The Board of Trustees consists of the Governor, the Attorney General, the Chief Financial Officer, and the Commissioner of Agriculture. The Board of Trustees is recognized in the State Constitution, and its powers and duties are provided by statute as the acquisition, administration, management, control, supervision, conservation, protection, and disposition of the state-owned lands under its control. The Florida Department of Environmental Protection, through its Division of State Lands, performs all staff duties and functions related to the acquisition, administration, and disposition of state-owned lands to which title is vested in the Board of Trustees, with exceptions for certain activities of the water management districts and the Florida Department of Agriculture and Consumer Services .
The State of Florida began leasing submerged coastal lands, suitable sites within estuaries or coastal bays, for shellfish farming (oysters and clams) in1893. For a description of Florida 's current leasing program please visit: http://www.floridaaquaculture.com/publications/P-00062&P-00070&P-01755-booklet_Aquapack.pdf .
2) How can I apply for a lease?
An application form is available online, please visit http://www.freshfromflorida.com/onestop/forms/15102.pdf .
If you have questions about the application and the application process, please call the Division of Aquaculture at 850-488-5471 or email Kal.Knickerbocker@freshfromflorida.com
3) Are there locations in coastal waters that are better candidates for aquaculture purposes?
Yes. If you are interested in leasing state lands to culture shellfish (oysters, clams or mussels). Edible shellfish can only be harvested from designated Shellfish Harvest Areas that are managed to yield wholesome seafood for human consumption. Visit http://www.floridaaquaculture.com/seas/seas_shamap.htm to view or download Area maps. When examining the Area maps, look for locations within the boundaries of Areas designated as Approved or Conditionally Approved.
If you are interested in leasing state lands to produce fish or crustaceans in a floating or submerged net pen/sea cage, then you are limited to state waters that lie between 3.45 and 10.376 statute miles seaward of the Gulf of Mexico coastline and between 1.15 and 3.45 statute miles seaward of the Atlantic Ocean coastline. There are also other limitations related to navigation lanes or other state or federal designated uses and the practicalities associated with net pen/sea cage operation that will guide the selection of an appropriate site. Please contact the Division of Aquaculture at 850-488-5471 or email Paul.Zajicek@freshfromflorida.com for assistance.
Please visit http://irrec.ifas.ufl.edu/teachaquaculture/ for educational materials specific to Florida and links to information from the National Aquaculture Education Network.
The Division of Aquaculture also offers an educational resource guide, http://www.floridaaquaculture.com/publications/P-01479-booklet_AITC%20GUIDE.pdf , and a publication entitled “Aquaculture in the Classroom” as a compressed zip file. Please visit http://www.floridaaquaculture.com/pub.htm and then scroll down to the section entitled “Education.” The fourth item down is the publication.
2) Are there Florida community college or public or private universities that offer aquaculture degrees?
Harbor Branch Oceanographic Institution at Florida Atlantic University supports educational and marine aquaculture research programs. The Aquaculture Center for Training, Education and Demonstration integrates traditional education with practical industry experience. Their goal is to prepare students for a career, start or expand an aquaculture business, implement new technology, or continue with additional education and training. Students benefit from learning by participating in research projects and production studies. Key concepts and new technologies from each research program are incorporated in the curriculum, and are reflected in the hands-on activities and course manuals. Marine aquaculture research at a 30-acre Aquaculture Development Park has a goal of researching and developing economically feasible and environmentally sustainable methods to grow fish, molluscs and crustaceans for food and stock enhancement. They place a high priority on research projects that lead to commercial applications and technology transfer programs that support the expansion of competitive and sustainable aquaculture industries. Please visit http://www.fau.edu/hboi/ .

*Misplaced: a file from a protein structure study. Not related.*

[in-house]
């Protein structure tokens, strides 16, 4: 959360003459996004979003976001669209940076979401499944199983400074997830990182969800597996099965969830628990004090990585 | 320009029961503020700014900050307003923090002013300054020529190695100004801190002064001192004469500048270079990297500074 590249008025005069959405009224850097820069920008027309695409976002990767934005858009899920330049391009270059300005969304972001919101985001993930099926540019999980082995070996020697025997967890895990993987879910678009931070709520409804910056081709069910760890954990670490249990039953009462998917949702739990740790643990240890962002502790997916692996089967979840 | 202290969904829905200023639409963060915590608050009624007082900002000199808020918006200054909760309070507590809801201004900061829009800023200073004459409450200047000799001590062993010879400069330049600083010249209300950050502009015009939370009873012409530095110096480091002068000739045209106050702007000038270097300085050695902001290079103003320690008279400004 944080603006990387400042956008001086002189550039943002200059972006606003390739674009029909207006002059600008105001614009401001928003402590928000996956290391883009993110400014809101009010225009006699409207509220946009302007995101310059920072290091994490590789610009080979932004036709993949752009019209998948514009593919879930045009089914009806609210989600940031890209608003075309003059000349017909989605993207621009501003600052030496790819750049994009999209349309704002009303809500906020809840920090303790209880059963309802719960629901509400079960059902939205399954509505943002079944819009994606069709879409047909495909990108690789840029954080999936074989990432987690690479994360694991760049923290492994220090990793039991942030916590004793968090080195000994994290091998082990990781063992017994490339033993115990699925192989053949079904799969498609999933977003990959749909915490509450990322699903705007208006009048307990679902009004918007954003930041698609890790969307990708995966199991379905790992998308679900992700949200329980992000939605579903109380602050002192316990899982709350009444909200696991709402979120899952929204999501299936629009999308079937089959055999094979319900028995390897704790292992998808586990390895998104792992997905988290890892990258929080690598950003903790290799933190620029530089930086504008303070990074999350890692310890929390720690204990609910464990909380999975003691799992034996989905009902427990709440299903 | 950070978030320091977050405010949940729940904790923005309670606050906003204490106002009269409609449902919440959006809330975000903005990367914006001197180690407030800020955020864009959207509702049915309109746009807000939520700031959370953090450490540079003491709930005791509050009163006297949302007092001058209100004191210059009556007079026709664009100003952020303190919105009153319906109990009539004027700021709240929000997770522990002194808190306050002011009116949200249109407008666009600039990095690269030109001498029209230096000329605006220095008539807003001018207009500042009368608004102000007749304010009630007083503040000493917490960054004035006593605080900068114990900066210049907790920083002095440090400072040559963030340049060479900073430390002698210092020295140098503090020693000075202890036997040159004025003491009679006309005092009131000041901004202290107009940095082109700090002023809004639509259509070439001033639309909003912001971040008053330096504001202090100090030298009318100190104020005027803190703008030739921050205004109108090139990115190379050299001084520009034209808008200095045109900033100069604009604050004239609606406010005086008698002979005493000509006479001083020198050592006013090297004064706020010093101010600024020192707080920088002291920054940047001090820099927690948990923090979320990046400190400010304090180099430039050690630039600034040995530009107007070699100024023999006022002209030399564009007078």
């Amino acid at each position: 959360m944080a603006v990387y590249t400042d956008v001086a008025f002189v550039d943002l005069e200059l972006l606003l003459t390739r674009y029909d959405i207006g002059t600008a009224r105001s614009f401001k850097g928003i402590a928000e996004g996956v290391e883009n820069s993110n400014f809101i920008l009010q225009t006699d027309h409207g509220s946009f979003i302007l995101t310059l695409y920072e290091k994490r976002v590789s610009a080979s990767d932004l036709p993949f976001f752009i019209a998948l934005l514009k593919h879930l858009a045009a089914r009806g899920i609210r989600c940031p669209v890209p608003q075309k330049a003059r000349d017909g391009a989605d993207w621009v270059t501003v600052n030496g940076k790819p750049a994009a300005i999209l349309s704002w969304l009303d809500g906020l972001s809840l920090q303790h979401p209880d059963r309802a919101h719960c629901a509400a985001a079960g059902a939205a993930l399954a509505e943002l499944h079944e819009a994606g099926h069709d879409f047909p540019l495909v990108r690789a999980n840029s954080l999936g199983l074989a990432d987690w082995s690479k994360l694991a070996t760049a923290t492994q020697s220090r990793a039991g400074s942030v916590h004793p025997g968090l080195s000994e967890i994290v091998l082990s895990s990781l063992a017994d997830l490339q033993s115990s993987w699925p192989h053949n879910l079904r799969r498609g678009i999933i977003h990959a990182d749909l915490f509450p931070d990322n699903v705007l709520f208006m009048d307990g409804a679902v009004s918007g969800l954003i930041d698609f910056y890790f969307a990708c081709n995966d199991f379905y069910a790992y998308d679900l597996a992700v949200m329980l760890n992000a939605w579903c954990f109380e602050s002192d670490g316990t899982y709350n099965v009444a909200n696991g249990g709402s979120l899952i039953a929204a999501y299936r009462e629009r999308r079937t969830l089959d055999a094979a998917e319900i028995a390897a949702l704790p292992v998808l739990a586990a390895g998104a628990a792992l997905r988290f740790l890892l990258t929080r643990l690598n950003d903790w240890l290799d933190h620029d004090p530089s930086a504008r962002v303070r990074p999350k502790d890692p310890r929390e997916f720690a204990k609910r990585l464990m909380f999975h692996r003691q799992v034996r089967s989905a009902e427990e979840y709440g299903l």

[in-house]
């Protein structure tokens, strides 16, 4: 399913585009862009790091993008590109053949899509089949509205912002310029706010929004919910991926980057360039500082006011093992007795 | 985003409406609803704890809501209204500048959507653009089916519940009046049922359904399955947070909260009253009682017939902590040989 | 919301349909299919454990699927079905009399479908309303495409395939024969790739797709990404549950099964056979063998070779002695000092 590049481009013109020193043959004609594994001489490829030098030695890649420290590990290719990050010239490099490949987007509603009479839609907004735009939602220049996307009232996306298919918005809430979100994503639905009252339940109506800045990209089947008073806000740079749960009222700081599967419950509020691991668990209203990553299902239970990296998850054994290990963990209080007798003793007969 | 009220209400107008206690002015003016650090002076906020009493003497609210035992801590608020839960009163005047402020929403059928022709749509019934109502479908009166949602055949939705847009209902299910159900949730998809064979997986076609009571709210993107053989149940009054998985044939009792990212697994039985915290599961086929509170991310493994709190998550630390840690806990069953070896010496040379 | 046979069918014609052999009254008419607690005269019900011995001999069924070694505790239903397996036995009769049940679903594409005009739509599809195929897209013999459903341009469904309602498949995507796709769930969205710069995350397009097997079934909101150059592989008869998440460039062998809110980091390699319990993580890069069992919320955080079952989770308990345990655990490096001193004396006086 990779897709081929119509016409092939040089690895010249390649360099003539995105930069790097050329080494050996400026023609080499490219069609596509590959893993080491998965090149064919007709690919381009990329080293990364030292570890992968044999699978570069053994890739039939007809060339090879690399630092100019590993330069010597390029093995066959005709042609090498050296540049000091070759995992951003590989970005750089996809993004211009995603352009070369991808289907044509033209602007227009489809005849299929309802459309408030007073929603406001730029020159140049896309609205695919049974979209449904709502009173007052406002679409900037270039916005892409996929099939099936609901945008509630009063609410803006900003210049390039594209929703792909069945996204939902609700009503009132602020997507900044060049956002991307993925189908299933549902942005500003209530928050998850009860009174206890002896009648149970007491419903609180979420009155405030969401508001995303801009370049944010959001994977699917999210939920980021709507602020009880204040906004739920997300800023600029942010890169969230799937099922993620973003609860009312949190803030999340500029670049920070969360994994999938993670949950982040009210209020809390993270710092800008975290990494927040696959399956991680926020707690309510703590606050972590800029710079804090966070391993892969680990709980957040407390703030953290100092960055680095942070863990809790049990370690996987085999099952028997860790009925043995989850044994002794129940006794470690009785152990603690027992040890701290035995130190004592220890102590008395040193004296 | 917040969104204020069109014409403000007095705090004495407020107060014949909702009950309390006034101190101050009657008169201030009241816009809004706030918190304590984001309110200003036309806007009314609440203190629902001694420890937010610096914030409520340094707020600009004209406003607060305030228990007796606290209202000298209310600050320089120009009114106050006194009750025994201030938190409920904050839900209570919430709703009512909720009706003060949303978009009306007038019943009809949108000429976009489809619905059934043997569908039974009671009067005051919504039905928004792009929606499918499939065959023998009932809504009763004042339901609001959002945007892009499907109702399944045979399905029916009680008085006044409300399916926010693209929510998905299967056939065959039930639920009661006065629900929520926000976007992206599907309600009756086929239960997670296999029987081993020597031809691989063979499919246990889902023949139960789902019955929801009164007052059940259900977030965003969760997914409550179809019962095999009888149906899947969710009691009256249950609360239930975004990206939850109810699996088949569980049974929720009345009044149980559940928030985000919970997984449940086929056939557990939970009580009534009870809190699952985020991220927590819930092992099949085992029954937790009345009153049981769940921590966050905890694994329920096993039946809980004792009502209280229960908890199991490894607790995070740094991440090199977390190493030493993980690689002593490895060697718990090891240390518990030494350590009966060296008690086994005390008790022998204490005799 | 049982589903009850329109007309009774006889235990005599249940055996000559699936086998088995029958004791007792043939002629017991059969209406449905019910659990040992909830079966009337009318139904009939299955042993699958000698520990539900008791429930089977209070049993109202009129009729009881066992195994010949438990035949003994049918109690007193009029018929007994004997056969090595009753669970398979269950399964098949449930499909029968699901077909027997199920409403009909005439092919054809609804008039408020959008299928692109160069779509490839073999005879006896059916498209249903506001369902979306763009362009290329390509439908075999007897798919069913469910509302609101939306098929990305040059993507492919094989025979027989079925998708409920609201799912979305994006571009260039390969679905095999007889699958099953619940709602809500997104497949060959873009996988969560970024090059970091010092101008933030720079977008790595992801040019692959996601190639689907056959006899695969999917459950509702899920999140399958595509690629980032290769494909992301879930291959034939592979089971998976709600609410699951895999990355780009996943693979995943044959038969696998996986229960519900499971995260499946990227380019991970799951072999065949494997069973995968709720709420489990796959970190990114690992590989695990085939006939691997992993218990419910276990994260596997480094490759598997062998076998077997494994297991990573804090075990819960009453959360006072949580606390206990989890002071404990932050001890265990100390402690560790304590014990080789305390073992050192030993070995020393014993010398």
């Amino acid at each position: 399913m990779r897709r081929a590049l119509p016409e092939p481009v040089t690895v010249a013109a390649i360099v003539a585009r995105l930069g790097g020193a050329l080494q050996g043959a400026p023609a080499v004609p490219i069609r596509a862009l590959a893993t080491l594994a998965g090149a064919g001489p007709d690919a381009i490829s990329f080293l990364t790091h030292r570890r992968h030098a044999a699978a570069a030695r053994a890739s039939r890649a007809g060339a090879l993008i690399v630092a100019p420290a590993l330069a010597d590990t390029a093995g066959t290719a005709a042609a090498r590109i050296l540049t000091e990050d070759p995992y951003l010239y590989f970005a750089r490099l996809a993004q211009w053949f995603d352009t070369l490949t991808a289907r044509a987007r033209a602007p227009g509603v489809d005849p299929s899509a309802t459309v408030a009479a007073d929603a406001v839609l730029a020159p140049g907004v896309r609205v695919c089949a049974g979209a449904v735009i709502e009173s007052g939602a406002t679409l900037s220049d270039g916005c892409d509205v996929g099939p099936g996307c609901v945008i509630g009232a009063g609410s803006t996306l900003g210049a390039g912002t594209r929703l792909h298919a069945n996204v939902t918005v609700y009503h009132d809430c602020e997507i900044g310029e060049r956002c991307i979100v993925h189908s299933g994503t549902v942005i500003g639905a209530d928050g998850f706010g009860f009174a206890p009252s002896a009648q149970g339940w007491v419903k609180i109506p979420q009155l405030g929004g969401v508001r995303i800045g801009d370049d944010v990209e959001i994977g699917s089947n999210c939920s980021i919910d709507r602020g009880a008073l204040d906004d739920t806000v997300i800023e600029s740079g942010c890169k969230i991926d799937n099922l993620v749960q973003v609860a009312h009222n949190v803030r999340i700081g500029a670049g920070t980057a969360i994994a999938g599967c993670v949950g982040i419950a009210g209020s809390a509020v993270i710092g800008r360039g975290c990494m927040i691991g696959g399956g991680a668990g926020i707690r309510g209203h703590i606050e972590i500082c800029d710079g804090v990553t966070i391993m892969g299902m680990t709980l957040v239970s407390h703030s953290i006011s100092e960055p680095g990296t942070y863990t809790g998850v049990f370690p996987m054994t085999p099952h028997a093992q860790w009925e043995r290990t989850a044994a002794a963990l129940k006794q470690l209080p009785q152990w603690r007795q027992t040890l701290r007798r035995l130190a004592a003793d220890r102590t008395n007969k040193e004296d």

Hillsborough Community College provides students the opportunity to earn an Associate in Science or Associate in Applied Science degree for an entry-level employment as an aquaculture field/farm assistant or laboratory technician. Please visit http://www.hccfl.edu/br/departments/aquaculture.aspx .
Florida Institute of Technology established the first undergraduate training program in the United States in 1977. Emphasis is placed on developing skills in the biological sciences and learning culture methodology and technology for important aquatic species. Please visit http://www.fit.edu/ .
University of Florida , School of Forest Resources and Conservation, Program of Fisheries and Aquatic Sciences, provides objective science to support the protection and management of fisheries and aquatic resources, with innovation and excellence in research, education and extension. Faculty have programs in four areas: Aquaculture, Aquatic Animal Health, Conservation and Management of Natural Environments, and Sustainable Fisheries. Many projects span these areas and involve collaboration with other scientists at the University of Florida , other universities and institutes, and state & federal resource management agencies. Students can achieve undergraduate or graduate degrees. Please visit http://fishweb.ifas.ufl.edu/ .
University of Miami , Rosenstiel School of Marine and Atmospheric Sciences, Aquaculture Program plays a major role in aquaculture research and development, consultation and participation, technology transfer of marine fish hatchery and growout for commercial operations. Emphasis is placed on technology and management strategies for sustainable aquaculture development, including marine fish and crustacean aquaculture, environmental issues and project development. Degrees offered include Master of Arts and Master of Science in Aquaculture through the divisions of Marine Affairs and Policy and Marine Biology and Fisheries. An interdivisional Ph.D. degree is also available. Please visit http://aquaculture.rsmas.miami.edu/ .